Sawdust makes up a large part of manufacturing waste in Estonia. So what can we do with it? Nemailla Bonturi and Petri-Jaan Lahtvee, founders of the TalTech spin-off company ÄIO, found an answer to the question.
Bonturi, who comes from Brazil, and Lahtvee have their roots in biotechnology – a field that aims to use microbes to produce something valuable from various organic by-products. With the company ÄIO, they began to produce fats and oils for use in food from wood waste. The main objective is to reduce the ecological footprint of food production and to slow down global warming.
After working abroad, Petri-Jaan Lahtvee went on to develop the field of biotechnology at TalTech. While up to now, sugars used in food have been the main components in the production of this sector, Lahtvee has now given wood a chance. The reason is simple – you do not find large amounts of sugar in Estonian nature, but you do find wood and agricultural waste. As sawdust is the most voluminous type of production waste in Estonia, the researchers decided to use it wisely.
As the production of fats and oils has a major global impact on the environment, the idea of making a food-grade spread from sawdust came up. If the project proves successful, it could replace the use of palm and coconut oil and animal fats in food in the future.
People are lazy by nature
Lahtvee says that, by and large, people are very lazy by nature – for example, if they want to go to a warm country for a holiday, they board a plane. It is a good and fast solution, but most travellers do not think about the impact on the environment. But if someone likes meat, they will eat it. This is why alternatives must be developed that are easy and convenient for people to use, as well as being more environmentally friendly and healthier.
According to Lahtvee, the goal of biotechnologists in the food sector is to create healthier and higher-quality raw materials with a smaller impact on the environment. Of course, for people to want to consume these products, they have to taste good. This can change people’s eating habits as well as reduce global warming.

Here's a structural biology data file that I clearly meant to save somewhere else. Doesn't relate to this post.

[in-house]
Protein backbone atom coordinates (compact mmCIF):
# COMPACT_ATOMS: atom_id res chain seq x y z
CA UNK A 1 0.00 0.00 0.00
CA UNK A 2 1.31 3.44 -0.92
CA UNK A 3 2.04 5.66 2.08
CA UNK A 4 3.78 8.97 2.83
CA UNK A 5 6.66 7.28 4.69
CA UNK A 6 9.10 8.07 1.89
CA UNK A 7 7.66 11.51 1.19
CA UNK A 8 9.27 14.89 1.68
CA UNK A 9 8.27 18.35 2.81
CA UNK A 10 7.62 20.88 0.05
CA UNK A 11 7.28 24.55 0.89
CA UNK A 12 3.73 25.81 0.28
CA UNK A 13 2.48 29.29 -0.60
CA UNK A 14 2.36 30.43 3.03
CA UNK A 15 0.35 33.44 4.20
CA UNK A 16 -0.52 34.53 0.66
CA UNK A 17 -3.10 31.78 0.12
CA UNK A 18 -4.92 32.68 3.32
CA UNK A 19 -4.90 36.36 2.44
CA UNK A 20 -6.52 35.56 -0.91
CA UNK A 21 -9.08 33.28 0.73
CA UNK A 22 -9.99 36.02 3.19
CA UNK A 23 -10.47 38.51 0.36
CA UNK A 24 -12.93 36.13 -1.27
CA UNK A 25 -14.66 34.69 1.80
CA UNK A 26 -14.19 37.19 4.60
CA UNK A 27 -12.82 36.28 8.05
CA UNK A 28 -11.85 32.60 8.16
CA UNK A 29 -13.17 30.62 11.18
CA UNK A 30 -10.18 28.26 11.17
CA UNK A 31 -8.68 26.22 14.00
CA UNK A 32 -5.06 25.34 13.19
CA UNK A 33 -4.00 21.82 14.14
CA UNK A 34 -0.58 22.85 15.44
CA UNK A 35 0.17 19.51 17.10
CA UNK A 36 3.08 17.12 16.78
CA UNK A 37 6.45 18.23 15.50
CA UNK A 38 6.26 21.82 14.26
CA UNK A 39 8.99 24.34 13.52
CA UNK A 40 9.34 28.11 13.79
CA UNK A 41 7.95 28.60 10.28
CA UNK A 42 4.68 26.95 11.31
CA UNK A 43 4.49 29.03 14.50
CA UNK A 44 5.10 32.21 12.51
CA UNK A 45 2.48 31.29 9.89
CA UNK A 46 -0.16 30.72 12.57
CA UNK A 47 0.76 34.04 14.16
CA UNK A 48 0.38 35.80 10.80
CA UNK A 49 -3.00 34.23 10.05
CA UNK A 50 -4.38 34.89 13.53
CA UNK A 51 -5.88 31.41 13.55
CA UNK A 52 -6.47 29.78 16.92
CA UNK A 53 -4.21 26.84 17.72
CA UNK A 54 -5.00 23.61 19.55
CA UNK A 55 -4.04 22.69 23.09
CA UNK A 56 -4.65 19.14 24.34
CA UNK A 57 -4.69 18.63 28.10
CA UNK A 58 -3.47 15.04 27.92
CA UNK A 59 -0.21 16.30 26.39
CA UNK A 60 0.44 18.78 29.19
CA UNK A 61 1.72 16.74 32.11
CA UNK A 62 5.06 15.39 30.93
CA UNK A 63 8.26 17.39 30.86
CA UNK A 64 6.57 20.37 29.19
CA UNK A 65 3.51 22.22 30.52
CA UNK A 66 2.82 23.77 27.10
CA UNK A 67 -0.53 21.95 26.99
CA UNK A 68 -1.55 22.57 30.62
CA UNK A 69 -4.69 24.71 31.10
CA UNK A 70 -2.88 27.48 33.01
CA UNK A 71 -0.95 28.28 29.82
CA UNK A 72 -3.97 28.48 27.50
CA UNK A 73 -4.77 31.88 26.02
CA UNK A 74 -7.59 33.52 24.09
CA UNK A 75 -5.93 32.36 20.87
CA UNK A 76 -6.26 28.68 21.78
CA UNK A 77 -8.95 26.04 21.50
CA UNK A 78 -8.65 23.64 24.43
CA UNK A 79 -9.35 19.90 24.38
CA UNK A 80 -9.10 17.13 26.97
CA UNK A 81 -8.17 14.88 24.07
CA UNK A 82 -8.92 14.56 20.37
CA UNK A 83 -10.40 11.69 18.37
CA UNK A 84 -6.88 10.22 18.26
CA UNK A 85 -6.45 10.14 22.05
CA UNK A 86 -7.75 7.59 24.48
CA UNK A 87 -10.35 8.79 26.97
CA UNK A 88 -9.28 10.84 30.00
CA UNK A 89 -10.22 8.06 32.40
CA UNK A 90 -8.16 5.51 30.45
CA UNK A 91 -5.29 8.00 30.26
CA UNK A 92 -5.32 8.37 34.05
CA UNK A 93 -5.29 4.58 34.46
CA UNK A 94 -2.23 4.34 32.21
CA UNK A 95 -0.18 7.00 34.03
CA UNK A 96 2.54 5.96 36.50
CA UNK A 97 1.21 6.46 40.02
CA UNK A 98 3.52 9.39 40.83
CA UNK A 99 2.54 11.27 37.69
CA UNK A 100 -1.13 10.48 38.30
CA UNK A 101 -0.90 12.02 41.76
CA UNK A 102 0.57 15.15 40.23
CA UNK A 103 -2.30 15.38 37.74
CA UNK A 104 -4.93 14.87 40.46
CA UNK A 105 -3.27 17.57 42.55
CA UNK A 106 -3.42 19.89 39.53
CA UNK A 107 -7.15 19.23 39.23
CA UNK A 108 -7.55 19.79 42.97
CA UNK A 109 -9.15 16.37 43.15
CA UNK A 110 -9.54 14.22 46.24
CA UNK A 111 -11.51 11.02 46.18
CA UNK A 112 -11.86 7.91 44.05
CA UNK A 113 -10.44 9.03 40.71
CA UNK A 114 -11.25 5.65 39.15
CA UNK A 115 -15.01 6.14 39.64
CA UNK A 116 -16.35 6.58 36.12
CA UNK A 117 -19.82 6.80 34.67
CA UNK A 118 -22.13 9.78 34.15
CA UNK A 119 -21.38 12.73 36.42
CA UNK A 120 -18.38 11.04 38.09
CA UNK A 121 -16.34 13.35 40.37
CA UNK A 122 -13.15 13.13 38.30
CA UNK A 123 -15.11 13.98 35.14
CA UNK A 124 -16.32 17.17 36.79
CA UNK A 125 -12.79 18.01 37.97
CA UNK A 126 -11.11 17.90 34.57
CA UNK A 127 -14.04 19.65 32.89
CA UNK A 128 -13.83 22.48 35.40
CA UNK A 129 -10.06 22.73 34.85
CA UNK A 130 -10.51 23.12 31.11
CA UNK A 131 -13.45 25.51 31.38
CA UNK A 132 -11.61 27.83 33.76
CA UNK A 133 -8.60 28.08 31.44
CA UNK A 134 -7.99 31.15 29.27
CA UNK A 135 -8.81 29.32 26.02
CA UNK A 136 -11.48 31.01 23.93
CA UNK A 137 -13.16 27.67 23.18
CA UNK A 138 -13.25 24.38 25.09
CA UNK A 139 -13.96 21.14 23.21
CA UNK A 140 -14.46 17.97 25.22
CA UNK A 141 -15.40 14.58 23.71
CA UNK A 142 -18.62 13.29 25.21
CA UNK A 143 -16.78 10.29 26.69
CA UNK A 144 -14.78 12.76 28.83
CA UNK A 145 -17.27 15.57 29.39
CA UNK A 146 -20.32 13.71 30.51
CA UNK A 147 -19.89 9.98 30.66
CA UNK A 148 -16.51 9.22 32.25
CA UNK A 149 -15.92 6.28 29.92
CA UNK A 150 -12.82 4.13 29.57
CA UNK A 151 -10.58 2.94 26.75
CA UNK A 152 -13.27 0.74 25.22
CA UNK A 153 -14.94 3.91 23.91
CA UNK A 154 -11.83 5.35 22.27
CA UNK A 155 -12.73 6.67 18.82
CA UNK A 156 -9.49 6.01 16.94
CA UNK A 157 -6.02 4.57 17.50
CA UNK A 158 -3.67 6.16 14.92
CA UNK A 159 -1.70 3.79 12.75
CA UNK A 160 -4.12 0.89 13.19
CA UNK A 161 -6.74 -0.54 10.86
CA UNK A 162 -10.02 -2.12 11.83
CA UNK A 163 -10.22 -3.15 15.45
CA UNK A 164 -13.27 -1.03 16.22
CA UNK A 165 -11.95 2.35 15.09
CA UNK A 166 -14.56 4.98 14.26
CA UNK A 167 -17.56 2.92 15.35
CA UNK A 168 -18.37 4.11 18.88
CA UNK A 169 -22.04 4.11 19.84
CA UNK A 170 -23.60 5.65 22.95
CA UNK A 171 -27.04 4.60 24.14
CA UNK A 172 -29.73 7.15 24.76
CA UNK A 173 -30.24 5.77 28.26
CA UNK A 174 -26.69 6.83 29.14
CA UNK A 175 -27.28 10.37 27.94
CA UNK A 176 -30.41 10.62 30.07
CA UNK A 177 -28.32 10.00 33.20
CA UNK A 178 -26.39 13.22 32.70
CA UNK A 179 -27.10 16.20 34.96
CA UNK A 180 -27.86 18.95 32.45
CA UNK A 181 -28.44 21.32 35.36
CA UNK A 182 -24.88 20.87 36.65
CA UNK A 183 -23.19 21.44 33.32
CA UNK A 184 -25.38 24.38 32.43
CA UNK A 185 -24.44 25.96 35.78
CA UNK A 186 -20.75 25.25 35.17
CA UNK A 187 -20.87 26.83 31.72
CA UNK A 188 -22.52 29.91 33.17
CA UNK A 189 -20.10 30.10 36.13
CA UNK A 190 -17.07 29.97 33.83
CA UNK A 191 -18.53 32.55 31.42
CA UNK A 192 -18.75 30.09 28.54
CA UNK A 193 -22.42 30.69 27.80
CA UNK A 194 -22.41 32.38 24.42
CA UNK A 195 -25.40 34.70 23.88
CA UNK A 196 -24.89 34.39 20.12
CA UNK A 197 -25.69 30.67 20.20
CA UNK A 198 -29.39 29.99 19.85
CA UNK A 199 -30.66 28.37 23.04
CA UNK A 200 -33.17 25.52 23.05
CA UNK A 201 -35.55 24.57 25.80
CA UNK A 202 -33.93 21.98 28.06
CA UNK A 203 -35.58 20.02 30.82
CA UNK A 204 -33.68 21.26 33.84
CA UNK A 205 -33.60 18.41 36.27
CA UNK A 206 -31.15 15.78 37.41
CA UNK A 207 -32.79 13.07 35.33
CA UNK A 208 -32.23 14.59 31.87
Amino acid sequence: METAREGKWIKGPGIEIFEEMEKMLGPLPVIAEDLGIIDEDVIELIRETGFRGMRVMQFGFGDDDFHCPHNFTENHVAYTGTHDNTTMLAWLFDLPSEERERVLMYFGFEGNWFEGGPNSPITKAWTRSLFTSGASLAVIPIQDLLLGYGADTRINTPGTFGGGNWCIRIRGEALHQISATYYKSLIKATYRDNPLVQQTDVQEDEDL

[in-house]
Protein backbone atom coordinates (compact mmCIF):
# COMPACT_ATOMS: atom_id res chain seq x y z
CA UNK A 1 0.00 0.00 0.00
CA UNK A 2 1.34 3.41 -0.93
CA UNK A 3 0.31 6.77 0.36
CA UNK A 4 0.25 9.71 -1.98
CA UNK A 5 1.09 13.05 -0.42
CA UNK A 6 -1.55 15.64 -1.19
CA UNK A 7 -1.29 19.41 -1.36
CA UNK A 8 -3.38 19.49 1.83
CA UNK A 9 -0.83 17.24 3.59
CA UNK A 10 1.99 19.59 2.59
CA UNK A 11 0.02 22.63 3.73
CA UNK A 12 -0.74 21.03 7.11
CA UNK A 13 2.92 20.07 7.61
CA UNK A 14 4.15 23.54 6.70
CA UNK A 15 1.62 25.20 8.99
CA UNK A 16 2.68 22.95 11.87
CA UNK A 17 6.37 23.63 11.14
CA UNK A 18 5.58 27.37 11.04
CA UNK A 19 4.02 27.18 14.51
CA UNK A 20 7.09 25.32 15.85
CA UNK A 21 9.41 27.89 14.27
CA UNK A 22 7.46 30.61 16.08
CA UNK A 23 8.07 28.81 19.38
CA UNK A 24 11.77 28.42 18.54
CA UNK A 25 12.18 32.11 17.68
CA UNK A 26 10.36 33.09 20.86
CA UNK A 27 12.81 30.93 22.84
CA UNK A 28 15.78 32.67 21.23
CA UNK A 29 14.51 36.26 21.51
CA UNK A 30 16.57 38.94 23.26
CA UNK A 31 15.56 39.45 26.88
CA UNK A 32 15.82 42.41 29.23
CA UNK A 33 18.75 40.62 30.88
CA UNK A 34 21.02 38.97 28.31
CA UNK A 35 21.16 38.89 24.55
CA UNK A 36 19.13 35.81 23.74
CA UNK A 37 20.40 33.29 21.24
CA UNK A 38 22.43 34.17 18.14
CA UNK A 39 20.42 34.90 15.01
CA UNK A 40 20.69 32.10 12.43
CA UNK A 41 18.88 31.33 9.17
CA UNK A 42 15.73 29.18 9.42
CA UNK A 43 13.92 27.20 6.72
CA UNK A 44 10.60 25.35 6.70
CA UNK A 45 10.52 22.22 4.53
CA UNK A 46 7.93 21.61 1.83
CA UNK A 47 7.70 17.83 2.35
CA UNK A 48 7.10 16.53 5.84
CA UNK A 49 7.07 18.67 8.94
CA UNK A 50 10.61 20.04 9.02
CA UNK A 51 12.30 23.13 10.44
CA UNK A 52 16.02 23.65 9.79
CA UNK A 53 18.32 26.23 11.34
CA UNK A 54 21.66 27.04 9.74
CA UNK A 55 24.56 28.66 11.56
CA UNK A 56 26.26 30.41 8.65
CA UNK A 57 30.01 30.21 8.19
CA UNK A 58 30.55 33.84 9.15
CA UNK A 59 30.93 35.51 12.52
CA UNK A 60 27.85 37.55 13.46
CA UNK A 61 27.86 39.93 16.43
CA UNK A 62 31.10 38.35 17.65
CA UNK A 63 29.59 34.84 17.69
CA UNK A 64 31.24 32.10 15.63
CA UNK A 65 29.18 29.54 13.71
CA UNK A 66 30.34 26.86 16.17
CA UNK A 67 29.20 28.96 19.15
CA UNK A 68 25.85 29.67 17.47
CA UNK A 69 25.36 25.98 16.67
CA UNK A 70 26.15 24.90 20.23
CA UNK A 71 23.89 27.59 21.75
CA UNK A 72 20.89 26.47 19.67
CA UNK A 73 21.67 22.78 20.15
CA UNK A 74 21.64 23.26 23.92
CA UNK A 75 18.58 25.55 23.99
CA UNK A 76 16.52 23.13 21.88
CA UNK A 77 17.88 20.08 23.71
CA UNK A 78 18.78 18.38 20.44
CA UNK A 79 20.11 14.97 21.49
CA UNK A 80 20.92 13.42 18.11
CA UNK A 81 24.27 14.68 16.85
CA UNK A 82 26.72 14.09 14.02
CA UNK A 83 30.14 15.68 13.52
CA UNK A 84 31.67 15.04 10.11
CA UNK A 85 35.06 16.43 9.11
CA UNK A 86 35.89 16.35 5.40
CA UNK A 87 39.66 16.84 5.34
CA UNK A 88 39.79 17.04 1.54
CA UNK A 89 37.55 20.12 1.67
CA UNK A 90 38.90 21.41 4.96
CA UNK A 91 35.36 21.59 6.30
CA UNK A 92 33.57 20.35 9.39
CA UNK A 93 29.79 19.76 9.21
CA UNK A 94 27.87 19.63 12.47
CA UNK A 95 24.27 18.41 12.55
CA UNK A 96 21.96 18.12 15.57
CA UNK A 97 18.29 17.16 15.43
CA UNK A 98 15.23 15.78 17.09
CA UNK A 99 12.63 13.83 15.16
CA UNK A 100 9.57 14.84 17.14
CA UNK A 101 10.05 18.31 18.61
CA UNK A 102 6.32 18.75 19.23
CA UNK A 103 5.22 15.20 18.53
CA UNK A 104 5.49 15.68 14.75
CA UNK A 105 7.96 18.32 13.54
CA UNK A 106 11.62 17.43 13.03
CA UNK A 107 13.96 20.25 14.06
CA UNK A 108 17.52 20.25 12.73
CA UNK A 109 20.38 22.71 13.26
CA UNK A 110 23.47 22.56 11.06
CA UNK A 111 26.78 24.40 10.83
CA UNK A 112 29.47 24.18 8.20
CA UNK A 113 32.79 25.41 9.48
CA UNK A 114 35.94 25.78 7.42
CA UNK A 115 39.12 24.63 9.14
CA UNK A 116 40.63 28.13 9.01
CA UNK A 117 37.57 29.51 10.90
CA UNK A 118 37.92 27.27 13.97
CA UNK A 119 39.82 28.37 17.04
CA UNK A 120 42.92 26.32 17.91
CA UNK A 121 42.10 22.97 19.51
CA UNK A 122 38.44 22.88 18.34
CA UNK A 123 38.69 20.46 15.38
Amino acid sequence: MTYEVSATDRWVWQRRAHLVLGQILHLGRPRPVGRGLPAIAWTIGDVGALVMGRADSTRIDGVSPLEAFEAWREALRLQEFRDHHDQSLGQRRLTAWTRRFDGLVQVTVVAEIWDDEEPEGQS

But what did all this mean for researchers? ‘Six years of sleepless nights, blood, sweat, and tears. If something goes wrong in the lab, you do it again. And again. It took a lot of perseverance,’ says Bonturi. Now, we can see the results, and Lahtvee and Bonturi are already attracting the first investments for ÄIO. ‘Quite a lot of companies are interested in our product,’ says Lahtvee.
More on biotechnology
The Food Technology and Engineering Biology Laboratory of the TalTech Department of Chemistry and Biotechnology focuses on global biological sustainability challenges, including the sustainable production of food and feed, as well as biochemicals and materials.
Researchers are developing new bio-based processes to convert a range of organic waste from the food and wood sector into value-added products.
Together with international and local partners, researchers are developing all value chains of the circular economy to ensure the sustainable production of value-added products with a minimum ecological footprint.
How did the name ÄIO come about?
Nemailla Bonturi from Brazil has been living in Estonia for six years and is very fond of Estonian folklore. This is where the idea of using a character from Estonian folklore in the company’s name came from, and by searching the Internet, they found Äio, the god of sleep and dreams.
Source: TalTech webpage
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